Periodic Reporting for period 1 - VEiL (Visualising Engineered Landscapes: an archaeological approach to unlock environmental resilience and sustainability in antiquity)
Reporting period: 2015-07-20 to 2017-07-19
OB1. identify the land system components and their long-term endurance in the landscape or document their obliteration over the course of subsequent territorial transformations;
OB2. hypothesise the pressures responsible for altering through time land division elements and for obliterating them or, contrariwise, the reasons for the persistence of others; discover why the pressures impacted only portions of the territory and how the partition axes degraded;
OB3. realise the land division relationship with the primeval landscape and investigate how the original land environmental features may have determined the design of the planned grid;
OB4. analyse the elements that ensured the functioning of the land division system as seen as a complex infrastructure that aimed to optimise the settlement of colonists and the movement of goods and people;
OB5. enhance and customise the application of diverse fields of Computer vision for automated data collection, analysis, and management.
The project outcomes concurred to better understand the approach used by ancient land commissioners in assessing the ecosystem prior to tackling land engineering; established the cadastre module deployed at the case study area; illuminated the mechanism of survival or obliteration of cadastre components; and improved automated mapping of cultural landscape patterns and features.
VEiL trialled the identification of land division components employing a combination of automated detection of centurial elements (through pattern recognition procedures) with their visual detection and manual mapping. Identified cadastre features were then analysed to produce a theoretical centuriation model: the study employed geospatial tools to test the hypothetical cadastre modules, and refine the grid in areas of poor or non-existent evidence. Geo-morphological datasets, historical maps and hypothetical repetitive components were used in support. The achieved model was then tested through ground-truthing activities aimed at ascertaining its integrity.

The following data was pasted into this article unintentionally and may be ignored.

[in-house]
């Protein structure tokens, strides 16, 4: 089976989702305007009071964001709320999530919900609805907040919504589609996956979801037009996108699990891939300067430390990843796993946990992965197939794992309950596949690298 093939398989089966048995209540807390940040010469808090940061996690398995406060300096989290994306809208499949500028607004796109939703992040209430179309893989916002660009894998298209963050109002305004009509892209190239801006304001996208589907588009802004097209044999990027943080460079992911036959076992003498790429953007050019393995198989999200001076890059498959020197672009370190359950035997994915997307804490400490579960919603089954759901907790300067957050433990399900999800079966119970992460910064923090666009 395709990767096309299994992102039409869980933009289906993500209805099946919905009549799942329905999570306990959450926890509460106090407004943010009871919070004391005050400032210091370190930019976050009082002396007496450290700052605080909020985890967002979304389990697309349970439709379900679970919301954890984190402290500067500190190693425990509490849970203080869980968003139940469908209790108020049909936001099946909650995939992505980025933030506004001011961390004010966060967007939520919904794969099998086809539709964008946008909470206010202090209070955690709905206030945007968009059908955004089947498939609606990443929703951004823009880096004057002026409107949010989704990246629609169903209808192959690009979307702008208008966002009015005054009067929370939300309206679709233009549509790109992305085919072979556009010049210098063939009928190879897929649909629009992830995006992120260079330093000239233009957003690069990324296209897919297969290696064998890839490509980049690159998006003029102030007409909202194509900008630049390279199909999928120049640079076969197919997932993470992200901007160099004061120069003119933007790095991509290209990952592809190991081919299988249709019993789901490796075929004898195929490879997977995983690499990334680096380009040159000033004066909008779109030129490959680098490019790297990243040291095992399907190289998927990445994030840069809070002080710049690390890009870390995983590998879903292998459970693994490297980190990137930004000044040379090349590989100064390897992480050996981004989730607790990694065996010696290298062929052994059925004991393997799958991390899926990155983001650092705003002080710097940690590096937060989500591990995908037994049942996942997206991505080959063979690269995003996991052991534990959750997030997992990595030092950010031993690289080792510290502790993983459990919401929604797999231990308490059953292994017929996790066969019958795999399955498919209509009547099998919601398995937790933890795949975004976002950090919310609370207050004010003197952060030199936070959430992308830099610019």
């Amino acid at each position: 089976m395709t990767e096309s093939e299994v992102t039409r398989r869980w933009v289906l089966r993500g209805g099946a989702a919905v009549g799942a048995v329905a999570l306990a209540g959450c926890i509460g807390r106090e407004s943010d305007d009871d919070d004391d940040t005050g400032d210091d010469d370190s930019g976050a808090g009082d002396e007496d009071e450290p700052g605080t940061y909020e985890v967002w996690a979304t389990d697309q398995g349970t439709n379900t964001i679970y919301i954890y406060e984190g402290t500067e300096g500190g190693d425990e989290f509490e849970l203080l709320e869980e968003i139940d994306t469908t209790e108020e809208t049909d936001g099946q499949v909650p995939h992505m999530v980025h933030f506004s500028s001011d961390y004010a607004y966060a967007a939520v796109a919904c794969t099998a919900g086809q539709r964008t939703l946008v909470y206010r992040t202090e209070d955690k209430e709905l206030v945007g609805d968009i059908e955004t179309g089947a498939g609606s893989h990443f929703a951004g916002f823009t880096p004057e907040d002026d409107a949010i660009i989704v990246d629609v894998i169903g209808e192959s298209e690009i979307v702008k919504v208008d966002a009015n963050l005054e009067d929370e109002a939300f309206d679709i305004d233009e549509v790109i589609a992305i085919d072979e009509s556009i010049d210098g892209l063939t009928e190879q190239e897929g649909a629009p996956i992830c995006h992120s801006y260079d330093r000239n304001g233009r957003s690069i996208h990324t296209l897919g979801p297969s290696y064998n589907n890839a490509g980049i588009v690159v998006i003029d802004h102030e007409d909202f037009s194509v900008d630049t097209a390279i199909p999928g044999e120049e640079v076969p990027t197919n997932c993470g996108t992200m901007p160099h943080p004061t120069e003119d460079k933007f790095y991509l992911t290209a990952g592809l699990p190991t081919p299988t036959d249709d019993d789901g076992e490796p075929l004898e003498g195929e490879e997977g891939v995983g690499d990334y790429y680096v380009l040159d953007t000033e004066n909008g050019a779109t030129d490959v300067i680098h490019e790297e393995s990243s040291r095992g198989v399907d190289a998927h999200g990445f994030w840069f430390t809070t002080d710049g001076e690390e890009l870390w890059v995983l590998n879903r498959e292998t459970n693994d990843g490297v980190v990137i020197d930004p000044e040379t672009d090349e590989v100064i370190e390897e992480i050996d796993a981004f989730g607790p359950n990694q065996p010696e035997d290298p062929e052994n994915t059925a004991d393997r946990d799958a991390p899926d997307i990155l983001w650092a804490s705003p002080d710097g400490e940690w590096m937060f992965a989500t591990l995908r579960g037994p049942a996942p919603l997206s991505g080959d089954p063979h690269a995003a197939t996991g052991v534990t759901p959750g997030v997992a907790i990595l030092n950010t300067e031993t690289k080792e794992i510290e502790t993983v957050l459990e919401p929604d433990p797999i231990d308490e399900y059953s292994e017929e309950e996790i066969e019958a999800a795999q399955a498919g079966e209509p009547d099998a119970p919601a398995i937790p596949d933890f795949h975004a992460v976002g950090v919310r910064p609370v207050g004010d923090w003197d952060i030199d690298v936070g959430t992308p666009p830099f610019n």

Ground verification activities were undertaken with rigorous field mapping via field data recording technologies. Ground-truthing included both field survey and field-walking activities aiming at verifying features identified through remote sensing; ascertaining the presence of topographic/archaeological features in proximity of void areas of the hypothetic land division schema; verifying the presence of visible pottery scatters and mapping their density distribution and their variability.
As a result, the project enabled to identify, map and document the visible cadastre components that align to the orientation set for Aquileia from ancient surveyors. The analyses elucidated the type of the pressures responsible for altering –at a later stage– land division elements, thus illuminating the process of cadastre components’ degradation, as well as the phenomena at the basis of the persistence of other components. The research also enabled to verify the rationale underpinning the choice of the cadastre orientation.
The project, its activities and its accomplishments have been largely publicised across the project life span using crafted communication strategies aimed at making contact with the broadest possible audience, and targeting both the scientific and the broader community.
A project website was created to provide content and logistic information, suitable for both academic and general public. To exploit the communication power of social media, Twitter, Facebook and Instagram (plus a personal account of LinkedIn) accounts have been generated and managed. Outreach activities entailed the participation of the MC Fellow in initiatives such as visits to schools as MC Ambassador and training of young students through hands-on workshops, participation as speaker to Info-Day dedicated to the H2020 and Marie Curie Actions organised by Ca’ Foscari University and to the European Researchers Nights. Scientific dissemination has been pursued mainly via participation to major international conferences, through organisation of sessions, seminars and workshops, through provision of masterclasses and through submission of articles to international high IF peer-review journals and conference Proceedings.